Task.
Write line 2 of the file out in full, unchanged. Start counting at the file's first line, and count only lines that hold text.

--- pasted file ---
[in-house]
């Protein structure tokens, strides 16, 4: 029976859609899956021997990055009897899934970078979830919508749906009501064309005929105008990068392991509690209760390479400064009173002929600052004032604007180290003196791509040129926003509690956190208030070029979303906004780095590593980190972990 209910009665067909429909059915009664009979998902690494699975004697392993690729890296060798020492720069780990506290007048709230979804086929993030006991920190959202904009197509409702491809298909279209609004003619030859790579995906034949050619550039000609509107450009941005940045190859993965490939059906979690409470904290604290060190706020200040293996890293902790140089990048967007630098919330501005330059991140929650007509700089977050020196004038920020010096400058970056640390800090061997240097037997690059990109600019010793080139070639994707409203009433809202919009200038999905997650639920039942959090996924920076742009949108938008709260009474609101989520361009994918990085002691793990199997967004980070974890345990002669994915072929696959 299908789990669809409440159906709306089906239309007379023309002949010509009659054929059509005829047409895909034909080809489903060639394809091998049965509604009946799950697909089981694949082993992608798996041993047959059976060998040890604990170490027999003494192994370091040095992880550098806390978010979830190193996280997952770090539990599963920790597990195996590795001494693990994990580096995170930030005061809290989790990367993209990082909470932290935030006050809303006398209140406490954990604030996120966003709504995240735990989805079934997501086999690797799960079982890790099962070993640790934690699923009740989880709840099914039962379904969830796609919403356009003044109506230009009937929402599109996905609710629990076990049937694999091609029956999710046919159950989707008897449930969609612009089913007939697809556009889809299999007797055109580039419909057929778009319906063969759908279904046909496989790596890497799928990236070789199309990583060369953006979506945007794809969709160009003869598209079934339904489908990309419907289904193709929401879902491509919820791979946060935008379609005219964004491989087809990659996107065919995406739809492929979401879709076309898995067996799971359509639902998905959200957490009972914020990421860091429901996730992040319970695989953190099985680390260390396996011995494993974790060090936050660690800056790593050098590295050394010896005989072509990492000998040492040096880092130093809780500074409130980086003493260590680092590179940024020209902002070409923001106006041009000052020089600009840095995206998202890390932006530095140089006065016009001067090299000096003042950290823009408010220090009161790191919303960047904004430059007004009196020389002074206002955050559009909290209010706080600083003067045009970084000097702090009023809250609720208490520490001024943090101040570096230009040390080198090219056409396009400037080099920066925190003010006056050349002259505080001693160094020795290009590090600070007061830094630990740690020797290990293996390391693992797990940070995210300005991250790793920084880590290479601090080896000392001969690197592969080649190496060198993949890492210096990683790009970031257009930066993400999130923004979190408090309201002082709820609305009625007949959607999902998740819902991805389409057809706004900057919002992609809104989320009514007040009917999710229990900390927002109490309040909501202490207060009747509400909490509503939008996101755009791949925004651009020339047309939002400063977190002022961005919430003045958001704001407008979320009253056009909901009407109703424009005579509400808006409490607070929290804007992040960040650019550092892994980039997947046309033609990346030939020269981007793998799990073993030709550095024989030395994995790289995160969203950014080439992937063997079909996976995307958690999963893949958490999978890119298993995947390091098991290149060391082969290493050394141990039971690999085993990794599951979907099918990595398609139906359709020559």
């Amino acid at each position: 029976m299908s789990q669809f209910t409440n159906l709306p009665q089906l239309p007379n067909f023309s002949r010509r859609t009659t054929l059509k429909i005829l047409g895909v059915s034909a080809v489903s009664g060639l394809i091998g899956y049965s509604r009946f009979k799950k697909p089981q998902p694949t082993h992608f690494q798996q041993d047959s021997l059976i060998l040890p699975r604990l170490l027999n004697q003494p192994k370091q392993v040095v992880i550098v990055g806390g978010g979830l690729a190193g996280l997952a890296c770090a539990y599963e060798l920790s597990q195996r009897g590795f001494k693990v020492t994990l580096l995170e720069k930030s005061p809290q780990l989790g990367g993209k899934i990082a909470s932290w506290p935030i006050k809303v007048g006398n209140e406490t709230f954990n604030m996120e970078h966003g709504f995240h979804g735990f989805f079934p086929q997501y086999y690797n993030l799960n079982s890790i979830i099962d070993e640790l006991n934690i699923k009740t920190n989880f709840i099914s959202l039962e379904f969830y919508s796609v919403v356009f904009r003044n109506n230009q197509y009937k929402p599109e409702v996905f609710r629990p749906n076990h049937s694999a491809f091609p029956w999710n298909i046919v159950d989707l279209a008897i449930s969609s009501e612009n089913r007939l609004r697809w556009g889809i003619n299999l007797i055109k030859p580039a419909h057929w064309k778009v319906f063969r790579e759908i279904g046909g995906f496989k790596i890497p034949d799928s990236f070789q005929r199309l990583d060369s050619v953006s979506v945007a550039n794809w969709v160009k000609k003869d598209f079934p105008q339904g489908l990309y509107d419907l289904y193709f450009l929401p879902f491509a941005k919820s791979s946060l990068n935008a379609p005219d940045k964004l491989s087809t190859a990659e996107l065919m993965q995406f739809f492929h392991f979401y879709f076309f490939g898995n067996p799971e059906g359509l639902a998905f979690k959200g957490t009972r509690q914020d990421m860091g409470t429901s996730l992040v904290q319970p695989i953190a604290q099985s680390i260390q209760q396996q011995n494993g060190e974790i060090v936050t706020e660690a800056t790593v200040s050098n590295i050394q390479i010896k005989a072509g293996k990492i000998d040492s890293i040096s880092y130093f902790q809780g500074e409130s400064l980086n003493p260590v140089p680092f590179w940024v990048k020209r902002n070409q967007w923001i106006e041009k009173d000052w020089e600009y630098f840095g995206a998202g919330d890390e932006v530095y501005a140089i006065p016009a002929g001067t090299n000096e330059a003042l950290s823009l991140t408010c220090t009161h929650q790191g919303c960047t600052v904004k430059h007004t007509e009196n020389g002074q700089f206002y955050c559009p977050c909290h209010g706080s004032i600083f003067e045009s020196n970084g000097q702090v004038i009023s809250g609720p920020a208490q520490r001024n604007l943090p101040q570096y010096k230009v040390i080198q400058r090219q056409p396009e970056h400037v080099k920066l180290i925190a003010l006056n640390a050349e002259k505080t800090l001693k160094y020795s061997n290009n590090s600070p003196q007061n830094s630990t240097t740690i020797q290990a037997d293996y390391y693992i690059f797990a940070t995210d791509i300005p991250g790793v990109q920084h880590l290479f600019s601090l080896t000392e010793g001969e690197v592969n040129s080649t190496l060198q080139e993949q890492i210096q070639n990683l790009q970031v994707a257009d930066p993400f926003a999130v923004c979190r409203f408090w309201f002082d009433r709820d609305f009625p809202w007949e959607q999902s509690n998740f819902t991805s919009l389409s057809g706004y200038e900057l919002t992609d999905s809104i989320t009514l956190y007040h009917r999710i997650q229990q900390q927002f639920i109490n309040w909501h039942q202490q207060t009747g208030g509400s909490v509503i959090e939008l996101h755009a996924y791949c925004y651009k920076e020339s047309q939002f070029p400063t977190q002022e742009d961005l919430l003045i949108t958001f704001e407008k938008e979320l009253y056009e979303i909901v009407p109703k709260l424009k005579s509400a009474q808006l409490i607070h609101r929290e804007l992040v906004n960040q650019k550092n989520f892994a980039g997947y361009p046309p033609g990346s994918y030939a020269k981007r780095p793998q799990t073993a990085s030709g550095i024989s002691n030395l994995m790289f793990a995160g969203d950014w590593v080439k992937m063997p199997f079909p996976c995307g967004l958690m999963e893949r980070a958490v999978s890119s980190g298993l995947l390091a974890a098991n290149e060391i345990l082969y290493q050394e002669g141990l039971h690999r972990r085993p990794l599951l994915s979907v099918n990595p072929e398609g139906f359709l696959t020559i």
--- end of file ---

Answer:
């Protein structure tokens, strides 16, 4: 029976859609899956021997990055009897899934970078979830919508749906009501064309005929105008990068392991509690209760390479400064009173002929600052004032604007180290003196791509040129926003509690956190208030070029979303906004780095590593980190972990 209910009665067909429909059915009664009979998902690494699975004697392993690729890296060798020492720069780990506290007048709230979804086929993030006991920190959202904009197509409702491809298909279209609004003619030859790579995906034949050619550039000609509107450009941005940045190859993965490939059906979690409470904290604290060190706020200040293996890293902790140089990048967007630098919330501005330059991140929650007509700089977050020196004038920020010096400058970056640390800090061997240097037997690059990109600019010793080139070639994707409203009433809202919009200038999905997650639920039942959090996924920076742009949108938008709260009474609101989520361009994918990085002691793990199997967004980070974890345990002669994915072929696959 299908789990669809409440159906709306089906239309007379023309002949010509009659054929059509005829047409895909034909080809489903060639394809091998049965509604009946799950697909089981694949082993992608798996041993047959059976060998040890604990170490027999003494192994370091040095992880550098806390978010979830190193996280997952770090539990599963920790597990195996590795001494693990994990580096995170930030005061809290989790990367993209990082909470932290935030006050809303006398209140406490954990604030996120966003709504995240735990989805079934997501086999690797799960079982890790099962070993640790934690699923009740989880709840099914039962379904969830796609919403356009003044109506230009009937929402599109996905609710629990076990049937694999091609029956999710046919159950989707008897449930969609612009089913007939697809556009889809299999007797055109580039419909057929778009319906063969759908279904046909496989790596890497799928990236070789199309990583060369953006979506945007794809969709160009003869598209079934339904489908990309419907289904193709929401879902491509919820791979946060935008379609005219964004491989087809990659996107065919995406739809492929979401879709076309898995067996799971359509639902998905959200957490009972914020990421860091429901996730992040319970695989953190099985680390260390396996011995494993974790060090936050660690800056790593050098590295050394010896005989072509990492000998040492040096880092130093809780500074409130980086003493260590680092590179940024020209902002070409923001106006041009000052020089600009840095995206998202890390932006530095140089006065016009001067090299000096003042950290823009408010220090009161790191919303960047904004430059007004009196020389002074206002955050559009909290209010706080600083003067045009970084000097702090009023809250609720208490520490001024943090101040570096230009040390080198090219056409396009400037080099920066925190003010006056050349002259505080001693160094020795290009590090600070007061830094630990740690020797290990293996390391693992797990940070995210300005991250790793920084880590290479601090080896000392001969690197592969080649190496060198993949890492210096990683790009970031257009930066993400999130923004979190408090309201002082709820609305009625007949959607999902998740819902991805389409057809706004900057919002992609809104989320009514007040009917999710229990900390927002109490309040909501202490207060009747509400909490509503939008996101755009791949925004651009020339047309939002400063977190002022961005919430003045958001704001407008979320009253056009909901009407109703424009005579509400808006409490607070929290804007992040960040650019550092892994980039997947046309033609990346030939020269981007793998799990073993030709550095024989030395994995790289995160969203950014080439992937063997079909996976995307958690999963893949958490999978890119298993995947390091098991290149060391082969290493050394141990039971690999085993990794599951979907099918990595398609139906359709020559």